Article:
Rattler and Williams each finished with as many negatively graded throws as positively graded ones. Williams clearly played better, especially in the running game, but this QB situation is always going to be subject to volatility because of the undisciplined nature of their playstyles.
There is reason to be bullish on the Texas Longhorns
Texas may have left the Red River Showdown with an L after crafting a three-score lead at one point in the game. But, at the end of the day, they showed plenty to be excited about for the next few years, from both a talent and schematic standpoint.
This game showed just how much potential they have with speedy wide receiver Xavier Worthy, who won PFF’s True Freshman of the Week for his 90.6 grade against the Sooners. And true sophomore back Bijan Robinson will make all the Sunday morning highlight reels after breaking 10 tackles on 20 attempts and picking up 126 of his 137 rushing yards after contact. Quarterback Casey Thompson did miss some throws, but he still earned an 83.1 passing grade on the day.
Head coach Steve Sarkisian also had himself a day in the play-calling department. From the play-action passes to the RPOs to the pre-snap motion that can confuse the defense, Sark did more than his part to create positive plays for his offense.
One play, in particular, stood out to us at PFF HQ. Take a look at this 39-yard reception to Xavier Worthy, and watch the receivers and Thompson look over at the sideline and act as if they were getting a call before abruptly snapping the ball and catching the defense off guard:
WHAT A CATCH XAVIER WORTHY!! pic.twitter.com/O4XmiWGq5w
— Hudson Standish (@WabashIT) October 9, 2021
Sark ran this same play back in 2019 in Alabama’s game against LSU, which resulted in a 64-yard touchdown for DeVonta Smith:
Catching up: Last good thing to happen to Alabama this half. Devonta Smith ran RIGHT by Derek Stingley Jr. for 64-yard TD
A rare freshman mistake here. Appears to look to sideline and is slow to react to snap. That's all it takes against a dude this goodpic.twitter.com/9C6Cub000T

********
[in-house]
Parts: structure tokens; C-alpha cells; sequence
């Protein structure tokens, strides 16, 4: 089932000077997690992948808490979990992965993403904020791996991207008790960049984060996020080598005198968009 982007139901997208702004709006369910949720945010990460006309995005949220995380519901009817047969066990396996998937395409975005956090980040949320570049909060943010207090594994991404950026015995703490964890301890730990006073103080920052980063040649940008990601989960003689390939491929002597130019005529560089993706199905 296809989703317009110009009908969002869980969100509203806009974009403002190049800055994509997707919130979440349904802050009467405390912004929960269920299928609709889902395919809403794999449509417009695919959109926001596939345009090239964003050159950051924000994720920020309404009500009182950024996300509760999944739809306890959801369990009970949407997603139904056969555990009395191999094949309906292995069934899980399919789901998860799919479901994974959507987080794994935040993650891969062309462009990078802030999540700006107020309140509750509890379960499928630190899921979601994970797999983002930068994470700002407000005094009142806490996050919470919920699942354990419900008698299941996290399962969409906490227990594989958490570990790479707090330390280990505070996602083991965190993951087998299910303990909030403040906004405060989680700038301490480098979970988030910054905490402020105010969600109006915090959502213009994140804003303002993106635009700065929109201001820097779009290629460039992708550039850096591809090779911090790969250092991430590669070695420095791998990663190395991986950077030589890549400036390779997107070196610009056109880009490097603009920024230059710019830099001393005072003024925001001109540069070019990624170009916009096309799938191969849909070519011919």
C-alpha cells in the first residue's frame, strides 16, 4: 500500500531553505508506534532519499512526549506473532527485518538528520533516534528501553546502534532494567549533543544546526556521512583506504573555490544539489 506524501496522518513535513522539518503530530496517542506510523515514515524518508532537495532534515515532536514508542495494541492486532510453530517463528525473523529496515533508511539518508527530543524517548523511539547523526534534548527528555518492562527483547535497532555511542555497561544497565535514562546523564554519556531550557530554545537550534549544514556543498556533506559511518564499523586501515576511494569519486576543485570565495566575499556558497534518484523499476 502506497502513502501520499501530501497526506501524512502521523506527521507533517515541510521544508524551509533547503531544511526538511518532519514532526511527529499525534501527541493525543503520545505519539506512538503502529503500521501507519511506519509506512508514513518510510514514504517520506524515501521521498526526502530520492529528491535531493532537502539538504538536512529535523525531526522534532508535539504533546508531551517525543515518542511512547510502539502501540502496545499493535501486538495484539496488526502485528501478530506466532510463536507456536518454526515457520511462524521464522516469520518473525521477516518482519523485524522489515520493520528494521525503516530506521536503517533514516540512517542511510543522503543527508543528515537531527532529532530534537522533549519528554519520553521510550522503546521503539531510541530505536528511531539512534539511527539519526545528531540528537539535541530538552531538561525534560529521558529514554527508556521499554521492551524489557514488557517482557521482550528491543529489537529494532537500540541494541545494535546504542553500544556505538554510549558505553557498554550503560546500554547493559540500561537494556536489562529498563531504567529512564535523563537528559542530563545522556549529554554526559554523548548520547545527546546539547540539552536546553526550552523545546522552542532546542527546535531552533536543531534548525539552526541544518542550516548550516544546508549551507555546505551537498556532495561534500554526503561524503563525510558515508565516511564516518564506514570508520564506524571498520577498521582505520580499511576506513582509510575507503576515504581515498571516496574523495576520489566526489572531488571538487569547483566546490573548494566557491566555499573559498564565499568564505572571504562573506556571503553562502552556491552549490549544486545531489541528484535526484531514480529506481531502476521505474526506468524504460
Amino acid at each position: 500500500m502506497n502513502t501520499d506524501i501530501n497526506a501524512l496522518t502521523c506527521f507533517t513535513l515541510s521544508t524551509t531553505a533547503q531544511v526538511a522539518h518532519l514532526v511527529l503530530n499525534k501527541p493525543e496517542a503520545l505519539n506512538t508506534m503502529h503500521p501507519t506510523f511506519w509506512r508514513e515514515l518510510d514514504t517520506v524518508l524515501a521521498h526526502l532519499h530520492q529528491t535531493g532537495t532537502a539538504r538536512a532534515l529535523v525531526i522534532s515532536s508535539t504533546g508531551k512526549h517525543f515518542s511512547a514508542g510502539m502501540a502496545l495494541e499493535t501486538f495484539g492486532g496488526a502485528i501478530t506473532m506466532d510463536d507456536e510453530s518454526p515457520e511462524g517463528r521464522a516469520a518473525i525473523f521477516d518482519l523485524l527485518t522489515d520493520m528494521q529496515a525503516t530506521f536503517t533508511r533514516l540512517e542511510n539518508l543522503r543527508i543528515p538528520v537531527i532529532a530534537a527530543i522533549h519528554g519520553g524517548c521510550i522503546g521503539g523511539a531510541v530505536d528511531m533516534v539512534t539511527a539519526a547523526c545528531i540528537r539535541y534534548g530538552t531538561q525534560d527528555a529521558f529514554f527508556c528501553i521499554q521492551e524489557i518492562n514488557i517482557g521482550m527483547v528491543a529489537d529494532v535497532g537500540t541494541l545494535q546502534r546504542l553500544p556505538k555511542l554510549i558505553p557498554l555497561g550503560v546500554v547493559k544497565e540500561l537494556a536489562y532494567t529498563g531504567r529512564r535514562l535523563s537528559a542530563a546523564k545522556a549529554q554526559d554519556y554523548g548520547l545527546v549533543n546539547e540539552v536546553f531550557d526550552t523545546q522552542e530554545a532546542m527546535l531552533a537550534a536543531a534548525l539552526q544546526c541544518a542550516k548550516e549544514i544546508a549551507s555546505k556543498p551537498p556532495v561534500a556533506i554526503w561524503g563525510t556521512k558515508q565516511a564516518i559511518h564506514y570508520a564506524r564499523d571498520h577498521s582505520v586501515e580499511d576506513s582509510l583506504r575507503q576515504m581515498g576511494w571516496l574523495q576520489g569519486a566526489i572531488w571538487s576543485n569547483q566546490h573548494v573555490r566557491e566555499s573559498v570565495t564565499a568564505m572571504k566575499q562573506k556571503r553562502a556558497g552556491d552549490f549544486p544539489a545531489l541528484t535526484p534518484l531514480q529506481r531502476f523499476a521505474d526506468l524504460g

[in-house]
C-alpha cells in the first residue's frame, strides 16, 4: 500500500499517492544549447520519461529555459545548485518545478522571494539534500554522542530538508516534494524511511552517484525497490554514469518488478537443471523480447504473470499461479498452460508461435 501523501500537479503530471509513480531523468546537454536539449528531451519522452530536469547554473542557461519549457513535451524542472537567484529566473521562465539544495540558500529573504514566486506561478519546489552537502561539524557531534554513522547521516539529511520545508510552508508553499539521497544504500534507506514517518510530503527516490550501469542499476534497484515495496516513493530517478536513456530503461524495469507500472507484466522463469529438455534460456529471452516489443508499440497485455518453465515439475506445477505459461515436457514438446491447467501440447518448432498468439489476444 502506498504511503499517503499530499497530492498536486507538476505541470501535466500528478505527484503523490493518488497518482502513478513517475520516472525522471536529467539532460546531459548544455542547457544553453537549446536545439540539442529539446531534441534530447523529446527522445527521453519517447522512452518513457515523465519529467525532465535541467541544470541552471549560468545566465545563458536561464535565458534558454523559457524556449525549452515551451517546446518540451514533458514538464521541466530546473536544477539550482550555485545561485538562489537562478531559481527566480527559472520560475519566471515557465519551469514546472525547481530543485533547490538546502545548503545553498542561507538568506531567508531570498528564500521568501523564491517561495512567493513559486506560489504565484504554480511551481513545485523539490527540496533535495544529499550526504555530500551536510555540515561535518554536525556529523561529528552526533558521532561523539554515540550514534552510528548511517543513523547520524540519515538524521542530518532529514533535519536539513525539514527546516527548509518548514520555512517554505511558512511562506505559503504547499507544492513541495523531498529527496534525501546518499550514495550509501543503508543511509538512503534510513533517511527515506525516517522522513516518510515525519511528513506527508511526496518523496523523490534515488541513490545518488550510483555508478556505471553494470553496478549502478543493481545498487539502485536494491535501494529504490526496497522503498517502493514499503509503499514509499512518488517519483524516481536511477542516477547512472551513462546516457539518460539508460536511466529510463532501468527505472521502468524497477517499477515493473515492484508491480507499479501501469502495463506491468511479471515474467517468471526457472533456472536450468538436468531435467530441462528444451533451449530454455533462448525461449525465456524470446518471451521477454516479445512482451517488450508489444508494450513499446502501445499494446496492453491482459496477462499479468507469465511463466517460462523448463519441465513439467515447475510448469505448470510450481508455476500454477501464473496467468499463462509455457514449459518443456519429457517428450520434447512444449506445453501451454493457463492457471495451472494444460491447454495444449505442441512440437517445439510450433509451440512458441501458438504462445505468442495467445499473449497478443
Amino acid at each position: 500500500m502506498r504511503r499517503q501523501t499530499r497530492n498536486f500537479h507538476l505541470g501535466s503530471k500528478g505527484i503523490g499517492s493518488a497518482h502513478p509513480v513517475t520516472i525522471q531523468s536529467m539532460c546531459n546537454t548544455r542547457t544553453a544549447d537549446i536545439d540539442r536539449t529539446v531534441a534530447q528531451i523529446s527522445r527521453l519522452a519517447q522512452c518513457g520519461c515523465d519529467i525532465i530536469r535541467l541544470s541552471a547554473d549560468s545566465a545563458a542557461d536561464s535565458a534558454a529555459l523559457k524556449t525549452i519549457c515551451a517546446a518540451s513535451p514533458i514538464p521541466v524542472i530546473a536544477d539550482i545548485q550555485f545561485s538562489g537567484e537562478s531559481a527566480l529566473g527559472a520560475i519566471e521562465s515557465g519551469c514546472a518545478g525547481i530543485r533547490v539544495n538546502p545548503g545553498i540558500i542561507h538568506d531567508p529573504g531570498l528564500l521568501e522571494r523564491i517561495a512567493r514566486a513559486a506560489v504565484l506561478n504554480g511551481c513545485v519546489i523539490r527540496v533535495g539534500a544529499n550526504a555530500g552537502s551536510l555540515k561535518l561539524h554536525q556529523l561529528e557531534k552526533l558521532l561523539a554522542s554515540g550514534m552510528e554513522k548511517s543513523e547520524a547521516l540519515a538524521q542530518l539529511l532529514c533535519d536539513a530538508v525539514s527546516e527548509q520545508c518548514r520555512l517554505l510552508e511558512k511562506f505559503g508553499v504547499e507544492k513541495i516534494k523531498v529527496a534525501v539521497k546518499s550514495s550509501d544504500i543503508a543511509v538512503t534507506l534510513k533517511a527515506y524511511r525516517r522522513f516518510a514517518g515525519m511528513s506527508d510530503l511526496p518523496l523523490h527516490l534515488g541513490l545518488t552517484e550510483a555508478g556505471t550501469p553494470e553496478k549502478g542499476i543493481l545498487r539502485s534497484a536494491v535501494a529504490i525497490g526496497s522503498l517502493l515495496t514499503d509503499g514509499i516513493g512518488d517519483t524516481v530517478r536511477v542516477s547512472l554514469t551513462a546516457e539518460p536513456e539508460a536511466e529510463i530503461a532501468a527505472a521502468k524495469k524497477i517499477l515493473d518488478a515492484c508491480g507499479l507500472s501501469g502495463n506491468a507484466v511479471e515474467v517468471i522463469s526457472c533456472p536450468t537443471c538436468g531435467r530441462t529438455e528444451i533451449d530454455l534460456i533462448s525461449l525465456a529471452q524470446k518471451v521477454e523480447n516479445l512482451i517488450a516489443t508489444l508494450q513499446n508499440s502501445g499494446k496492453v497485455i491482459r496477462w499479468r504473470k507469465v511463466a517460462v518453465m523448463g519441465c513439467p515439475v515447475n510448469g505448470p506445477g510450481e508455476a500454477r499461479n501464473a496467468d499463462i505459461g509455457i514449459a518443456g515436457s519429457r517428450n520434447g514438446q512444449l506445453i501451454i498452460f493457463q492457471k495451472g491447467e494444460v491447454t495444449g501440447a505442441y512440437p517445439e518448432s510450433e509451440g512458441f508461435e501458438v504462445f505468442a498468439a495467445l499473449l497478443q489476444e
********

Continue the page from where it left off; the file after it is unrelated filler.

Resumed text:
— Jeff Nowak (@Jeff_Nowak) November 9, 2019
Iowa can’t afford to lose cornerback Riley Moss
Iowa entered Week 5 with the highest-graded outside corner room in the Power Five by over seven grading points, thanks to the performance of Riley Moss and Matt Hankins.
Those two were keeping up to their elite standards against Penn State — Hankins allowed only two yards in coverage while picking off a pass and forcing two passing stops; Moss allowed 26 yards and tracked a nice interception on a deep ball near the end of the first half. Then, unfortunately, Moss suffered a non-contact knee injury while celebrating the pick.
Terry Roberts did a good job filling in, allowing only 12 yards while forcing a couple of incompletions. Still, he’s not going to be able to effectively replace a player like Moss, who was one of the highest-graded corners in the country.
Early reports out of Iowa City are optimistic about the severity of Moss’ injury, but nothing is for certain until head coach Kirk Ferentz addresses the media. For a team so reliant on its strong secondary, this would be a major loss if it’s anything long-term.
Michigan’s quarterback play has to be better
Michigan pulled out the victory over Nebraska, thanks to a Brad Hawkins forced fumble late in the fourth quarter that shifted the entire outcome of the game. But while they left the road trip unscathed, their quarterback play was alarming.
Quarterback Cade McNamara completed only eight passes over five yards downfield while tossing seven quarterback-fault incompletions on those same pass attempts. He had more than three times as many negatively graded throws as positively graded ones, en route to a passing grade in the 40s for the game, upon first review.
Whether he was under pressure or kept clean, he was consistently missing receivers. We are starting to see Michigan utilize the passing game 30-40 times a game after relying on the run game to start the season, and the results haven’t been as good as hoped.
QB2 J.J. McCarthy — a 2021 five-star — only got a few designed runs and zero dropbacks, but that could change in the future given what McNamara showed against Nebraska. They have the elite defense and running game that can get them to 10 wins. The quarterback position is the only thing holding them from making major noise.